Mandich wouldn’t go into detail about the process MeliBio is using to create its honey in a lab, but stressed that the startup is making real honey rather than an alternative to the popular sweetener. The young entrepreneur acknowledged his company may draw skepticism from honey producers, many of whom have a long history of beekeeping in their families.

“I assume not all of them will be open to consider that the future of the product that they have been selling for a hundred years will be produced in a different way,” he said. “But some people will look at this as an opportunity for innovation, and we will definitely be open to speak to the open-minded players within the industry and exchange opinions on how everyone sees the future of honey.”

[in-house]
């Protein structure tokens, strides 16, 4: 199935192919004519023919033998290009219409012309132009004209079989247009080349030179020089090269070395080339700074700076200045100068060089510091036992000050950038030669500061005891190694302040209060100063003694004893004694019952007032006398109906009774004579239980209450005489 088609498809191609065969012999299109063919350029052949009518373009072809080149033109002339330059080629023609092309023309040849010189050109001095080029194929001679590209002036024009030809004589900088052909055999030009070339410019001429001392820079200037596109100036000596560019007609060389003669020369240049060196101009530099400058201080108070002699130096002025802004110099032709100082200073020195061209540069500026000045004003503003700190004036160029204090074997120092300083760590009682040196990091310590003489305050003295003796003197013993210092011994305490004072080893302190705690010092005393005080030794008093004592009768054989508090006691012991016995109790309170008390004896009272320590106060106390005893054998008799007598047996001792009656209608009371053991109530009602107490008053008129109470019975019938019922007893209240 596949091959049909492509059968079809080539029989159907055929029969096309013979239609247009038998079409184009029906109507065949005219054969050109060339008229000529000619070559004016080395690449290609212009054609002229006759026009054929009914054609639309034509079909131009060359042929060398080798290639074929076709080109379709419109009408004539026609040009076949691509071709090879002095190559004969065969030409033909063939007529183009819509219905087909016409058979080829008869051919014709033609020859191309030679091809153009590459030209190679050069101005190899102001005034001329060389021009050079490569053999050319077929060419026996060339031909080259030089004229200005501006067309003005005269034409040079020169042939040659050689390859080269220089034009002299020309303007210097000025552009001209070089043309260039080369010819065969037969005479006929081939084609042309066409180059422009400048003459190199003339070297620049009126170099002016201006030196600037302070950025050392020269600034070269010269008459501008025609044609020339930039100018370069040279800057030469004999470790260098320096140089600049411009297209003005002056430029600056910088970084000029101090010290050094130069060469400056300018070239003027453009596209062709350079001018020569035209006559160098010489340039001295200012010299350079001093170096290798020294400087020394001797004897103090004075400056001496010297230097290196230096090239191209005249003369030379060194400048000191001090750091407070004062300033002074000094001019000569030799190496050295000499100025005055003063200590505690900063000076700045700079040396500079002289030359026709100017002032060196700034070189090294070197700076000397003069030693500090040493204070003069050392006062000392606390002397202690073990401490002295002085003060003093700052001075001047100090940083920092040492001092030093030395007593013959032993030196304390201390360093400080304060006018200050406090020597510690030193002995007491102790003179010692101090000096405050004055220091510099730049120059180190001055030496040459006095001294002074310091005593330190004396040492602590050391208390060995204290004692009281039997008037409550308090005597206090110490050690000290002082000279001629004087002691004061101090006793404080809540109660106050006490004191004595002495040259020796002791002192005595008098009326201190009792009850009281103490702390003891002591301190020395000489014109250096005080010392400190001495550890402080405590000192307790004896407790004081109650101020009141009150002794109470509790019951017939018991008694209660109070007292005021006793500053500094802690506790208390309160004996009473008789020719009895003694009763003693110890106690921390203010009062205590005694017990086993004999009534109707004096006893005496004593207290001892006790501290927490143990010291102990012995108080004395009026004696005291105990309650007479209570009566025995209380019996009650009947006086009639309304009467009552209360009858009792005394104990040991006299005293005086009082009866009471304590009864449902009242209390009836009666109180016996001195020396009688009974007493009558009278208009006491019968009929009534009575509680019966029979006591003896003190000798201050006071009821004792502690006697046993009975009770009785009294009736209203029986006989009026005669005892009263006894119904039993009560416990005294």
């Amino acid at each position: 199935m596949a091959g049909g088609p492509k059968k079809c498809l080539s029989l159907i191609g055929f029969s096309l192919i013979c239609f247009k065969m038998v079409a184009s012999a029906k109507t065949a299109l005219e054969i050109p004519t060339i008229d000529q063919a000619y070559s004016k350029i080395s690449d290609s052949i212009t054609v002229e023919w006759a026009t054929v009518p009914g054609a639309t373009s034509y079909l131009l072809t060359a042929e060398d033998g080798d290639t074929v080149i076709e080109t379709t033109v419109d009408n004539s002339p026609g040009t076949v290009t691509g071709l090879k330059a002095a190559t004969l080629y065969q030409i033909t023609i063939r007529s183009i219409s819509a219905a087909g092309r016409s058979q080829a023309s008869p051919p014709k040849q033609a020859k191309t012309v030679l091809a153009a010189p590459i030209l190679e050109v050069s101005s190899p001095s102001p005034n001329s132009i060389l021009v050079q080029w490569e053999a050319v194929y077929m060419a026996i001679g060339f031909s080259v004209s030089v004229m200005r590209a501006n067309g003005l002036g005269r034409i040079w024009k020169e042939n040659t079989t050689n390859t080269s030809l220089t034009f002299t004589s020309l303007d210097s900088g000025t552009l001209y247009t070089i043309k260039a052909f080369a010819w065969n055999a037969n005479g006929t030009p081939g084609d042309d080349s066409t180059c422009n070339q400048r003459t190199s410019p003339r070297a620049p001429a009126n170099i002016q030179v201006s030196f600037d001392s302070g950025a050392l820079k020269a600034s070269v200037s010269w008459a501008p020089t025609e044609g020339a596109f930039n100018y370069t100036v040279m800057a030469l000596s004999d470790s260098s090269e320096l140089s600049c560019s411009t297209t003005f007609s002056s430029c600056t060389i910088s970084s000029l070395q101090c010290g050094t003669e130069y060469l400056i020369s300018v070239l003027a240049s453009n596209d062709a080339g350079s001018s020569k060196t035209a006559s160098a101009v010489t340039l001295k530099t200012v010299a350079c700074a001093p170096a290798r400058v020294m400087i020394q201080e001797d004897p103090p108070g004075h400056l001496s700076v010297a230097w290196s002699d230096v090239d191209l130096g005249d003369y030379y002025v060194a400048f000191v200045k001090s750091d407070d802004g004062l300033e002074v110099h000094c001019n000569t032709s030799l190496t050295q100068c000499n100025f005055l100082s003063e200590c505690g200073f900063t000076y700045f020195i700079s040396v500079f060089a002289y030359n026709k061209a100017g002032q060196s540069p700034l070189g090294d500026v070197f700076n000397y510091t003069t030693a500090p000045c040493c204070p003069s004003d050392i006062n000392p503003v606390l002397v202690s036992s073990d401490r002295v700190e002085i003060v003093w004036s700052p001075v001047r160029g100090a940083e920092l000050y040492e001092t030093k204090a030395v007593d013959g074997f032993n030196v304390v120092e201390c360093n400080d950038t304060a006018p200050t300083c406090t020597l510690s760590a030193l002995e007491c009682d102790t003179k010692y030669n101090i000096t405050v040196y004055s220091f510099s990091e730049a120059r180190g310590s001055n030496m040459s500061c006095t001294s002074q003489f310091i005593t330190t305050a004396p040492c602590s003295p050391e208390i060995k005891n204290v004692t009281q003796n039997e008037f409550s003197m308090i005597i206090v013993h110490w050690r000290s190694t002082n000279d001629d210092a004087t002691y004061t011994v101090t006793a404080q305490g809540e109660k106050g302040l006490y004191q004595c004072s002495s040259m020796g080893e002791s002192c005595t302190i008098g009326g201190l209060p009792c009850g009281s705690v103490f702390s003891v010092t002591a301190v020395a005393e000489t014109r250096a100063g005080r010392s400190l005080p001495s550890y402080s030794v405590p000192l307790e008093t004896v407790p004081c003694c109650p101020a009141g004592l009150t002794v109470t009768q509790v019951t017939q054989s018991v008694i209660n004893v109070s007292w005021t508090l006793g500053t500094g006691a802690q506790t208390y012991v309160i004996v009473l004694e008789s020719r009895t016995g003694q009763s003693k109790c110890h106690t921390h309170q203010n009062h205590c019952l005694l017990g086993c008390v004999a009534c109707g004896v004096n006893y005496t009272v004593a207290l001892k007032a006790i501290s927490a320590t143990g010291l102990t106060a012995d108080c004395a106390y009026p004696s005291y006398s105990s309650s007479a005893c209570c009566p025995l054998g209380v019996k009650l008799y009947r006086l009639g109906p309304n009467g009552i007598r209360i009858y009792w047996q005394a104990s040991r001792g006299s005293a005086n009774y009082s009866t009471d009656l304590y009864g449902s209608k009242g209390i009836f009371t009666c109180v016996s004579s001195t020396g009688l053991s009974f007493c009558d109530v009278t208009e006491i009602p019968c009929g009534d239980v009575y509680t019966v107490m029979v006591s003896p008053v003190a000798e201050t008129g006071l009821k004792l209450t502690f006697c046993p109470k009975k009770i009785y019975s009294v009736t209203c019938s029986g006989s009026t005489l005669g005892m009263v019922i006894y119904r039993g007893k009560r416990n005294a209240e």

Margaret Lombard, CEO of the National Honey Board, expressed doubt that lab-produced honey will ever catch on in the marketplace. She said with food manufacturers cleaning up their ingredients list to prioritize using those that are natural and recognizable by the consumer, there is less of an appetite for another synthetic product.

“I don’t think the food world is really clamoring for another fake product,” Lombard said. “Scientists I’m sure can do [honey], or something similar, but I don’t think that it will replace or even threaten the beauty of what is honey.”

Honey fits with the growing interest by consumers in knowing where their food comes from. At the same time, it not only helps beekeepers who collect honey from their hives but thousands of agricultural producers, whose crops ranging from almonds and blueberries to avocados and apples, are pollinated by honeybees, something that cannot be fulfilled in a lab.